Navajo council votes to oppose possible HUD limits on home-loan program

Restrictions on tribal lands can make lenders leery, which is why the Indian Home Loan Guarantee Program was created in 1992. By guaranteeing loans – more 42,000 totaling $7.2 billion – it gives mortgage lenders an incentive to lend. (Photo by Quinn Dombrowski/Creative Commons)

WASHINGTON – The Navajo Nation Council voted unanimously Thursday to oppose a Trump administration draft plan that critics say could put income restrictions for the first time on applicants to the Indian Home Loan Guarantee Program.

The Department of Housing and Urban Development proposal would limit participation in the program to those making 115% of the median income in an area, and up to 140% under certain circumstances.

A HUD official defended the plan, which he said has been mischaracterized as a restriction when its intent is to funnel funds to those most in need. He added that the plan is still just a draft proposal, and that HUD welcomes feedback from tribes as it refines the policy.

“This early draft was just intended to guide them (tribes) and how they could target this guaranteed loan program to benefit lower-income families,” said Brian Sullivan, a HUD spokesman. “In the process of doing that, you have to have some definition of what lower income means.”

Maria Cohen, a Phoenix real estate agent who first brought the issue to the attention of the Navajo Nation Council, said she was initially concerned that the proposal would include income restrictions that would limit the program’s reach.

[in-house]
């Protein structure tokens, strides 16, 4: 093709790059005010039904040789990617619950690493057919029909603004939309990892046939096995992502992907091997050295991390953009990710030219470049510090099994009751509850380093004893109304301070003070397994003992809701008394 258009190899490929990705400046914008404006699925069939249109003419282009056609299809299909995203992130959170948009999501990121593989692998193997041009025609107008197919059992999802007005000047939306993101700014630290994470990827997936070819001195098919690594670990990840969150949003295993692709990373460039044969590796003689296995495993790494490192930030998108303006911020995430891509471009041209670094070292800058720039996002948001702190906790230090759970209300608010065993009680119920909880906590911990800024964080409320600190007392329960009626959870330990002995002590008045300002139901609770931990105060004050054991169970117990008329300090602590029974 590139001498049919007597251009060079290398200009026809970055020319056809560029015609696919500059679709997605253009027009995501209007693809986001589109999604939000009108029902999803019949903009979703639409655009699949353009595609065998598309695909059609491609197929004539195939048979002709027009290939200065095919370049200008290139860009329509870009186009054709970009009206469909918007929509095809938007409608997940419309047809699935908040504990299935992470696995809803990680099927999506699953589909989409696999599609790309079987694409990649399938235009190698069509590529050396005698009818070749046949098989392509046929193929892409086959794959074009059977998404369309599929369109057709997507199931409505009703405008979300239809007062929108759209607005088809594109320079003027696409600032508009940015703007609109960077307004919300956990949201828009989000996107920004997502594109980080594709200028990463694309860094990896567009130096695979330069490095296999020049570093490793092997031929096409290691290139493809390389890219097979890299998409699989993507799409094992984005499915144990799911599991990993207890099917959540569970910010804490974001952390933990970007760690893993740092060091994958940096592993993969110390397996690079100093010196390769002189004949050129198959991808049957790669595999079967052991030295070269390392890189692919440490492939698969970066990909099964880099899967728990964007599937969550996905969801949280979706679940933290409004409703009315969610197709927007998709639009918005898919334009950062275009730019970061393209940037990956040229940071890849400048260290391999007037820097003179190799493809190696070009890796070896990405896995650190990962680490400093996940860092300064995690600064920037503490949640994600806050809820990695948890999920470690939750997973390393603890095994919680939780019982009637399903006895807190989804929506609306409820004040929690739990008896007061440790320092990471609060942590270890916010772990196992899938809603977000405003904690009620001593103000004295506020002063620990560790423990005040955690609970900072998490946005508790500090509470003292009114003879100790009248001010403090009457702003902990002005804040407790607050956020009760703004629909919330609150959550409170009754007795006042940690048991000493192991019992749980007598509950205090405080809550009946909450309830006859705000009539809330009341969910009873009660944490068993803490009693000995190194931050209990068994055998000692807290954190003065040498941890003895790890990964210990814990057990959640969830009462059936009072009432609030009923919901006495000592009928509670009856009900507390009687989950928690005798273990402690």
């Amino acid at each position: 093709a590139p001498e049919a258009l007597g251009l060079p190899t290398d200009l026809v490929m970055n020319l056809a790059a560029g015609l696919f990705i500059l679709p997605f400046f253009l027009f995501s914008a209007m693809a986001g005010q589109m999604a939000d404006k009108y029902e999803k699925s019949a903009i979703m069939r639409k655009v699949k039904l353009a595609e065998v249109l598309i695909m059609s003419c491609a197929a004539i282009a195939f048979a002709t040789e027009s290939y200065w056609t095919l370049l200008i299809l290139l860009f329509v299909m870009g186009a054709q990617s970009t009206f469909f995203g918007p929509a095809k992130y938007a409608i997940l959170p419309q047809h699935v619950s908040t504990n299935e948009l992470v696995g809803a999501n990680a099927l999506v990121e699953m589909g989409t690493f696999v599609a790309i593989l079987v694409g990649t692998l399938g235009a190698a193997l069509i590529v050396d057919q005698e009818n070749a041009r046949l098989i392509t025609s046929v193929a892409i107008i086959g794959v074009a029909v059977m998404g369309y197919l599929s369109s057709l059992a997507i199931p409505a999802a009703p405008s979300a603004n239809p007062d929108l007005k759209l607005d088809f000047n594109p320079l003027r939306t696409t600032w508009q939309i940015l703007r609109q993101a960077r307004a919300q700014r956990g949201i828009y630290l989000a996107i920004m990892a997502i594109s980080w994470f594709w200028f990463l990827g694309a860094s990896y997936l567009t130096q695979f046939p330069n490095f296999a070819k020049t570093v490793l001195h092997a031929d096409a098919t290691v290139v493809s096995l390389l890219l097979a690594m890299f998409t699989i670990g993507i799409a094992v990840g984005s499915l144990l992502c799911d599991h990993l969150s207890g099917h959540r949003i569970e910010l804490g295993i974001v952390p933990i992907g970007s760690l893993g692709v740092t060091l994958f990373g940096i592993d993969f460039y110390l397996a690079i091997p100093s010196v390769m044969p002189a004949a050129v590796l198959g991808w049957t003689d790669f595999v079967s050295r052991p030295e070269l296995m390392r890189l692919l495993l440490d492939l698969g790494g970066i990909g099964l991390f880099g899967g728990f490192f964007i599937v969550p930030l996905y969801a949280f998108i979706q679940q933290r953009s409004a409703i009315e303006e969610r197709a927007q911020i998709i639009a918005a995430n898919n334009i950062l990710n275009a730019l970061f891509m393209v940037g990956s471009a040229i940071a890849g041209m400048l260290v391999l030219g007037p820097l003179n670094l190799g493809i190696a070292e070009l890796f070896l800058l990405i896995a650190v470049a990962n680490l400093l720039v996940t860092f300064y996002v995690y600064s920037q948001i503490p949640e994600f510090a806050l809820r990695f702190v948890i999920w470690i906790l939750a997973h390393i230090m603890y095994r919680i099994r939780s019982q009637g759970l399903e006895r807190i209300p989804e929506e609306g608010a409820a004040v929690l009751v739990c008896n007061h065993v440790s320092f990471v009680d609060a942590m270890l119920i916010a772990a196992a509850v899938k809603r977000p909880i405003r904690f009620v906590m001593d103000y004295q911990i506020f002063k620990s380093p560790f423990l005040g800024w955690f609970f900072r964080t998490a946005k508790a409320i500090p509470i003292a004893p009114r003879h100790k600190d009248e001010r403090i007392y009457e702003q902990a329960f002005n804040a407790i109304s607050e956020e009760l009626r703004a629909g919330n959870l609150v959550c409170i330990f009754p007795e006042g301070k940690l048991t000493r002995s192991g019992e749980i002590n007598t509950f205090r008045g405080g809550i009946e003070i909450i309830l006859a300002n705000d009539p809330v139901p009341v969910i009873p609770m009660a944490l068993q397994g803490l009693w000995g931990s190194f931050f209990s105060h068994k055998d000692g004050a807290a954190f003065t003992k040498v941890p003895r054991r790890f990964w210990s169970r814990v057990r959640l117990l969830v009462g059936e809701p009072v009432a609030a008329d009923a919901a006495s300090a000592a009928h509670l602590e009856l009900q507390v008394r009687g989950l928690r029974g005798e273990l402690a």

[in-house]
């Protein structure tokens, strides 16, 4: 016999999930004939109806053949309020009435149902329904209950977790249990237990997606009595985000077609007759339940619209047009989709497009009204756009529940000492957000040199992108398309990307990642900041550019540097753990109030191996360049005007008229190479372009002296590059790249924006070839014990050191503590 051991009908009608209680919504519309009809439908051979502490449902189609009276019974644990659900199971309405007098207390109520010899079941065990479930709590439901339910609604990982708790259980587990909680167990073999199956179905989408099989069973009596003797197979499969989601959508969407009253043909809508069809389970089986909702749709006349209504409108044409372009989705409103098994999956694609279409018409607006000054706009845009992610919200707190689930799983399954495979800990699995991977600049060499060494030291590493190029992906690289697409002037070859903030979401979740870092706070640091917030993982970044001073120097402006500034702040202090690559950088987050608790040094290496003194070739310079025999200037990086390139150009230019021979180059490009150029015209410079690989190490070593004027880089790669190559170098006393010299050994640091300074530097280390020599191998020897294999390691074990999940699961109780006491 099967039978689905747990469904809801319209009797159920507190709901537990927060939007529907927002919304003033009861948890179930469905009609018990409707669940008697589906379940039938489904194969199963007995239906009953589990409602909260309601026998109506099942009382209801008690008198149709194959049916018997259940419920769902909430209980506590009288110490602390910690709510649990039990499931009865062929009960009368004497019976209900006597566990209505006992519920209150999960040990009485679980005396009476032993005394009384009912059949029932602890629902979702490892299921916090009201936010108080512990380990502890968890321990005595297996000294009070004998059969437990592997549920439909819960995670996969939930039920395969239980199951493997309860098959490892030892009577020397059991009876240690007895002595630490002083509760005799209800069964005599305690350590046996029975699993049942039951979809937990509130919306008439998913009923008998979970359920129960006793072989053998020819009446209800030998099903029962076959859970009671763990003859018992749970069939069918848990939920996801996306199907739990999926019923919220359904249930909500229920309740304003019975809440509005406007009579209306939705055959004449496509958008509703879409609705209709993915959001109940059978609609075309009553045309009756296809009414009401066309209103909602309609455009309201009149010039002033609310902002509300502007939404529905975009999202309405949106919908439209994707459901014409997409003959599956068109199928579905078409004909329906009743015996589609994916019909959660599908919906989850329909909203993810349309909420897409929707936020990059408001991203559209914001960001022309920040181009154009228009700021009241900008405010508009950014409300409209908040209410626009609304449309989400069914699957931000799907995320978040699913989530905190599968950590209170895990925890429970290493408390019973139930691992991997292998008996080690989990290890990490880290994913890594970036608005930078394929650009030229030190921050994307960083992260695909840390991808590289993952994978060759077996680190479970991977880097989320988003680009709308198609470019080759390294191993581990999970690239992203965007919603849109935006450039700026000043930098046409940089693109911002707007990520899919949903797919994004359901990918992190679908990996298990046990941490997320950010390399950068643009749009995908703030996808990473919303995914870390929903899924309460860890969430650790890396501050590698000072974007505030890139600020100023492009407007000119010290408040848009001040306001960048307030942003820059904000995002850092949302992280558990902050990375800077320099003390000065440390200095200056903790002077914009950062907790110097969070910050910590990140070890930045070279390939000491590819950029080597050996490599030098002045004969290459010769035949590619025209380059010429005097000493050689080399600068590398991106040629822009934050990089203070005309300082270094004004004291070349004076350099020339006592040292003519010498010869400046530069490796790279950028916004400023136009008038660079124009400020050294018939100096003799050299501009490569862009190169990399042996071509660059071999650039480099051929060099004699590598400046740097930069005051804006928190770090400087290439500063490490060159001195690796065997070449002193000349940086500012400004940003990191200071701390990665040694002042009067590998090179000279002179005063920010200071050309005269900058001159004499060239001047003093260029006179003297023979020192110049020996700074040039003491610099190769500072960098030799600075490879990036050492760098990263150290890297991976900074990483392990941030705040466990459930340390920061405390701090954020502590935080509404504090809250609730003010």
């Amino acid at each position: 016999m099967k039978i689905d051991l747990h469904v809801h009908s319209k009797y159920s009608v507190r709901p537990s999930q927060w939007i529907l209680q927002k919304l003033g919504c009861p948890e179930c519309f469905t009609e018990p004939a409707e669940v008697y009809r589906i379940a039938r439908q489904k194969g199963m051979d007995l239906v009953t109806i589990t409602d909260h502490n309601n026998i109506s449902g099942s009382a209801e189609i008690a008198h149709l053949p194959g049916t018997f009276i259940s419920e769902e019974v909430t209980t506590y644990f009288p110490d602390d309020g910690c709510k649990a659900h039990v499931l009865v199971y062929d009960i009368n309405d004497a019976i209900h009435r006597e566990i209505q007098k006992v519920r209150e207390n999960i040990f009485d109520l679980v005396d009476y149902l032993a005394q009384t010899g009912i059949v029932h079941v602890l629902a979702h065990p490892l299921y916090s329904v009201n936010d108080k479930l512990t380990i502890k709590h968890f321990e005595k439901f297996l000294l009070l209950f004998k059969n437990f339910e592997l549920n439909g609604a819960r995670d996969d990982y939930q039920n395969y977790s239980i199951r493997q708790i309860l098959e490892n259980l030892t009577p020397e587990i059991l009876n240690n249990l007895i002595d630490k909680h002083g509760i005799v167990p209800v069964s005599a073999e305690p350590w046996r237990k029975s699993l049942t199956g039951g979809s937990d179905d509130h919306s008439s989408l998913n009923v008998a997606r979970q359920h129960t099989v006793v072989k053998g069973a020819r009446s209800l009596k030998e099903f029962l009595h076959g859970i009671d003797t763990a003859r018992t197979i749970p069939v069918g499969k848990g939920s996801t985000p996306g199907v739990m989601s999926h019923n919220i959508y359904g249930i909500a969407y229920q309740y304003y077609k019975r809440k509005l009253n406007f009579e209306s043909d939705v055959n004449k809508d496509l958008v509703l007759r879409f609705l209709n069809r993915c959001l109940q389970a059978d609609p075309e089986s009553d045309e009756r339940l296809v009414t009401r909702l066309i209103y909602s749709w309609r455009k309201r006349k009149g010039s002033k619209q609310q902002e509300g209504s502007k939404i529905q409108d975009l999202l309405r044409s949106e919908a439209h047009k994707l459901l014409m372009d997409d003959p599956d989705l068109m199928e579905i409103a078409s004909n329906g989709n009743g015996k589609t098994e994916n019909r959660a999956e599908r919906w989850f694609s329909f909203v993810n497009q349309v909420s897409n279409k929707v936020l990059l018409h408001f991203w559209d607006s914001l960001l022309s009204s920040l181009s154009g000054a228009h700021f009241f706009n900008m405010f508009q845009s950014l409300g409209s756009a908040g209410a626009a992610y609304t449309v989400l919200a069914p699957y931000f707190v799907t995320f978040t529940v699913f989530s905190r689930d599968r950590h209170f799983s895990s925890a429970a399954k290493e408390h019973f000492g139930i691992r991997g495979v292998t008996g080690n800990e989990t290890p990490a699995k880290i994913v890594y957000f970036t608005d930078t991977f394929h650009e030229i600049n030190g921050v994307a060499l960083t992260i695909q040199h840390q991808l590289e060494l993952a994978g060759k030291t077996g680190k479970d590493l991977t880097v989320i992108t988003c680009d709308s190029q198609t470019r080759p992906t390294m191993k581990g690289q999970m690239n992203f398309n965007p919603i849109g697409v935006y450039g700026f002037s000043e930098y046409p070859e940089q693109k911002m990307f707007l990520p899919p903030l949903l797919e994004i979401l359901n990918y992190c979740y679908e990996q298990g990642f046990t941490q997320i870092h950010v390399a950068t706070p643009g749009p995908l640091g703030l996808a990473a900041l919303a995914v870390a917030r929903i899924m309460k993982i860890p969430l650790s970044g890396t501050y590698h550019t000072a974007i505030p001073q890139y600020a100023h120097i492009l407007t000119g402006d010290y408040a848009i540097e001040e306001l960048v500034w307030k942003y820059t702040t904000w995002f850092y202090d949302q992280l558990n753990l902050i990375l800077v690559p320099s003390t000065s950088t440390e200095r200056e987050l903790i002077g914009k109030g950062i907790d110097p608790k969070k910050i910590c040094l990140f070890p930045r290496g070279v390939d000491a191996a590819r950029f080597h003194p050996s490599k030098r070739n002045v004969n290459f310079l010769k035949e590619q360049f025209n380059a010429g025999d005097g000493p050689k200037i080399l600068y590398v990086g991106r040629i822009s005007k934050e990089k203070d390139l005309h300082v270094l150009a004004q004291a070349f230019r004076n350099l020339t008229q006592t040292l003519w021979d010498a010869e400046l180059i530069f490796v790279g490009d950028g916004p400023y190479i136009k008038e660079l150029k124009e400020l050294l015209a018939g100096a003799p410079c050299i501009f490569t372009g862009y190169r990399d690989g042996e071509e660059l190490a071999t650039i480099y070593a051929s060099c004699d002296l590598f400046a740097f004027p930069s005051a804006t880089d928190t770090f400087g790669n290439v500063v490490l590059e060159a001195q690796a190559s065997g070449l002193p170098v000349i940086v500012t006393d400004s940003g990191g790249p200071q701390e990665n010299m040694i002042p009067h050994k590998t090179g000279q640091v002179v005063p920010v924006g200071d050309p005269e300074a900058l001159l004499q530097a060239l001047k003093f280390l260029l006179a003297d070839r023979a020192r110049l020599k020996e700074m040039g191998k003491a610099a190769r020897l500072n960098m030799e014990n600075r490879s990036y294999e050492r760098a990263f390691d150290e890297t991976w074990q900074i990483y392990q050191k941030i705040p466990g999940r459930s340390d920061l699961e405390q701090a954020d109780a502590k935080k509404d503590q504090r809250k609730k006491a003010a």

But Cohen, who has extensive experience working with tribes and the home loan guarantee program, said Thursday that she has since received verbal assurances from HUD officials that income restrictions would not be a part of the final rule.

Requests for comment from Navajo Nation Council members were not immediately returned. But a council letter to HUD in April expressed concerns about the impact of possible income restrictions. It noted that the program was approved by Congress and said any significant changes should be come from lawmakers.

“A change to the guidelines that Congress has not passed would be devastating to individuals and families that have a moderate paying job that would want to live on the Reservation,” the letter said. It went on to ask HUD to clarify those definitions in the draft rule, which Sullivan said the department is currently in the process of doing.

The resolution approved Thursday said that imposing “income restrictions on this program would be a step backwards for all tribal members hoping to achieve homeownership.”

The Indian Home Loan Guarantee Program, also known as a Section 184 loan, was created in 1992 to incentive mortgage lending on tribal trust land by guaranteeing home loans. Restrictions imposed on tribal lands by the Bureau of Indian Affairs often make it difficult for borrowers to use the property as collateral.

Under the program, HUD acts as a guarantor covering 100% of the loans in the event of a borrower default, mitigating the risk to lenders and opening up lines of credit for Native borrowers looking to purchase or fix up a home.

Although originally limited to tribal trust land, the program has been expanded to include tribal members living off the reservations.

HUD announced its intention to revise the program in March, saying at the time that the program’s growth merited new regulations to meet its “growing demands, and to hold participating banks accountable to both tribes and the federal government.”

The latest HUD statistics said that, as of November, a little more than $7.2 billion of debt had been guaranteed from 42,766 individual loans under the program. Arizona had the third-highest number of guaranteed loans, with 2,686, trailing Alaska, with 4,618, and Oklahoma, whose 19,645 loans accounted for almost half the national total.

Indian Country Reporter, Washington, D.C.